The summit assembled experts, advocates, and grassroots and business leaders who work in domestic and international arenas to highlight economic, health, educational and safety issues affecting women and girls. 

Among the speakers were First Lady Michelle Obama; Vice President Joe Biden and his wife, Jill; Oprah Winfrey; Warren Buffett; House Democratic Leader Nancy Pelosi; and numerous actors and actresses, including Amy Poehler, Patricia Arquette, Matt McGorry and Mariska Hargitay. 

Pelosi recalled what her male House colleagues said when she decided to run for—and eventually won—the House speakership.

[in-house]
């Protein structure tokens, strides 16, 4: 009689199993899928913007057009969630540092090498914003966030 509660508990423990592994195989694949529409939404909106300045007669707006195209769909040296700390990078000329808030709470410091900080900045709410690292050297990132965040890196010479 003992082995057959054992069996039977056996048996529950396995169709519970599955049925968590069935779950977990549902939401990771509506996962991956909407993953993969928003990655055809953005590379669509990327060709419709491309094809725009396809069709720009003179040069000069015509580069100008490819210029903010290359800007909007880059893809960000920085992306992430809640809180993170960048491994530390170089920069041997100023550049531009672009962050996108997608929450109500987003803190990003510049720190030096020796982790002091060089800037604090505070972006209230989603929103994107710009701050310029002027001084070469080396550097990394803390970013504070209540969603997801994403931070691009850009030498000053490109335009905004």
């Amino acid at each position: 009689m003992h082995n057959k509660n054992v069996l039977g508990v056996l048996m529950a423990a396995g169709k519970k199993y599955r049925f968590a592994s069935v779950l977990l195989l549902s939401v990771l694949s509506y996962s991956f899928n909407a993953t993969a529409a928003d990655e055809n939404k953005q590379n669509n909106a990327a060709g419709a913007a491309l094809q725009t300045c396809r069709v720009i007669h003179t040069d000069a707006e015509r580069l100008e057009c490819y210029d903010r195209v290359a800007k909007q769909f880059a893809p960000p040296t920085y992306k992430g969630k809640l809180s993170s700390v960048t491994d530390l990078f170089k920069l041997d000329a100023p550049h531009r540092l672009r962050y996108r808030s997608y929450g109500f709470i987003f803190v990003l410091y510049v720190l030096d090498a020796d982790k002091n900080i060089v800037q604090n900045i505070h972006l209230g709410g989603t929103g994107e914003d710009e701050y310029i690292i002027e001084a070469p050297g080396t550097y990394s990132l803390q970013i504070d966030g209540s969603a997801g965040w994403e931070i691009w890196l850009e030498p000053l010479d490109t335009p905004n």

“When they saw the support I had among my women colleagues, they told us, ‘Oh, well, why don’t you make a list of the things you want done and we’ll do it for you,’ ” she said. “Really? 

Referring to presumptive Democratic presidential nominee Hillary Rodham Clinton, Pelosi noted that “now we’re on the verge of … the possibility of a woman holding the highest office in the land. The most powerful office in the world. It will resound in the dreams of every young girl in every corner of America.” 

To coincide with the summit, the Equal Employment Opportunity Commission (EEOC) released the following resource documents that address the equal employment opportunity rights of women in the workplace: